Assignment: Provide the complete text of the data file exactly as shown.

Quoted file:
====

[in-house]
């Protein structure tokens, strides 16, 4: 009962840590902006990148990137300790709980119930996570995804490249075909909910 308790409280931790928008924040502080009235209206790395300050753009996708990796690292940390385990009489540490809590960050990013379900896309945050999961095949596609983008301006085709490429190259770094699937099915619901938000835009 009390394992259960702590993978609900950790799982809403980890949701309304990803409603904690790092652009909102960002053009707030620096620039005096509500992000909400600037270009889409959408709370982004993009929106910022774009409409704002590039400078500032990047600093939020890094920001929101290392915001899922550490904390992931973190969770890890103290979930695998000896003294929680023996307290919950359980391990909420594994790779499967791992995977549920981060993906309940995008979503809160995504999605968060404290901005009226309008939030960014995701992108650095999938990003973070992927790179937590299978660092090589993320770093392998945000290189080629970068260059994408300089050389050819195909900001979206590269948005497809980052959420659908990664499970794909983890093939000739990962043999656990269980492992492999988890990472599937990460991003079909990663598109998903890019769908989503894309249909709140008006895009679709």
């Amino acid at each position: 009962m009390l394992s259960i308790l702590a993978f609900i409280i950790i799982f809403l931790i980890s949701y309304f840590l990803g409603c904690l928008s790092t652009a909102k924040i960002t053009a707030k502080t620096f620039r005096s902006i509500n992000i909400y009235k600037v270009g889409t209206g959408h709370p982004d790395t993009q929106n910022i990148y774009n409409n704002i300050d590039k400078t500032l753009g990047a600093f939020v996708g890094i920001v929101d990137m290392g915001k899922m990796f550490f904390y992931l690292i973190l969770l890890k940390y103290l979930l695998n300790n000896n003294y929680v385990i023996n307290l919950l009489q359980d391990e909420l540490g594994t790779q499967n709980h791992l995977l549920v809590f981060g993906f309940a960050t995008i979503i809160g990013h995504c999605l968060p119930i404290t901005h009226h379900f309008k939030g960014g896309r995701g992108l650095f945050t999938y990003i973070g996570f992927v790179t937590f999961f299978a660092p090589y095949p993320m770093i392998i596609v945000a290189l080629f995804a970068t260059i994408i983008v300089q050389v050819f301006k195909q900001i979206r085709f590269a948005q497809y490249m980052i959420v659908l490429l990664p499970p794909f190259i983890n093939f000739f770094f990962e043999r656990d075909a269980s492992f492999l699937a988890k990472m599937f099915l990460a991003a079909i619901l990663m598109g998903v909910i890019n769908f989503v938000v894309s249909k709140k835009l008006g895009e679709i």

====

[in-house]
């Protein structure tokens, strides 16, 4: 009962840590902006990148990137300790709980119930996570995804490249075909909910 308790409280931790928008924040502080009235209206790395300050753009996708990796690292940390385990009489540490809590960050990013379900896309945050999961095949596609983008301006085709490429190259770094699937099915619901938000835009 009390394992259960702590993978609900950790799982809403980890949701309304990803409603904690790092652009909102960002053009707030620096620039005096509500992000909400600037270009889409959408709370982004993009929106910022774009409409704002590039400078500032990047600093939020890094920001929101290392915001899922550490904390992931973190969770890890103290979930695998000896003294929680023996307290919950359980391990909420594994790779499967791992995977549920981060993906309940995008979503809160995504999605968060404290901005009226309008939030960014995701992108650095999938990003973070992927790179937590299978660092090589993320770093392998945000290189080629970068260059994408300089050389050819195909900001979206590269948005497809980052959420659908990664499970794909983890093939000739990962043999656990269980492992492999988890990472599937990460991003079909990663598109998903890019769908989503894309249909709140008006895009679709």
């Amino acid at each position: 009962m009390l394992s259960i308790l702590a993978f609900i409280i950790i799982f809403l931790i980890s949701y309304f840590l990803g409603c904690l928008s790092t652009a909102k924040i960002t053009a707030k502080t620096f620039r005096s902006i509500n992000i909400y009235k600037v270009g889409t209206g959408h709370p982004d790395t993009q929106n910022i990148y774009n409409n704002i300050d590039k400078t500032l753009g990047a600093f939020v996708g890094i920001v929101d990137m290392g915001k899922m990796f550490f904390y992931l690292i973190l969770l890890k940390y103290l979930l695998n300790n000896n003294y929680v385990i023996n307290l919950l009489q359980d391990e909420l540490g594994t790779q499967n709980h791992l995977l549920v809590f981060g993906f309940a960050t995008i979503i809160g990013h995504c999605l968060p119930i404290t901005h009226h379900f309008k939030g960014g896309r995701g992108l650095f945050t999938y990003i973070g996570f992927v790179t937590f999961f299978a660092p090589y095949p993320m770093i392998i596609v945000a290189l080629f995804a970068t260059i994408i983008v300089q050389v050819f301006k195909q900001i979206r085709f590269a948005q497809y490249m980052i959420v659908l490429l990664p499970p794909f190259i983890n093939f000739f770094f990962e043999r656990d075909a269980s492992f492999l699937a988890k990472m599937f099915l990460a991003a079909i619901l990663m598109g998903v909910i890019n769908f989503v938000v894309s249909k709140k835009l008006g895009e679709i």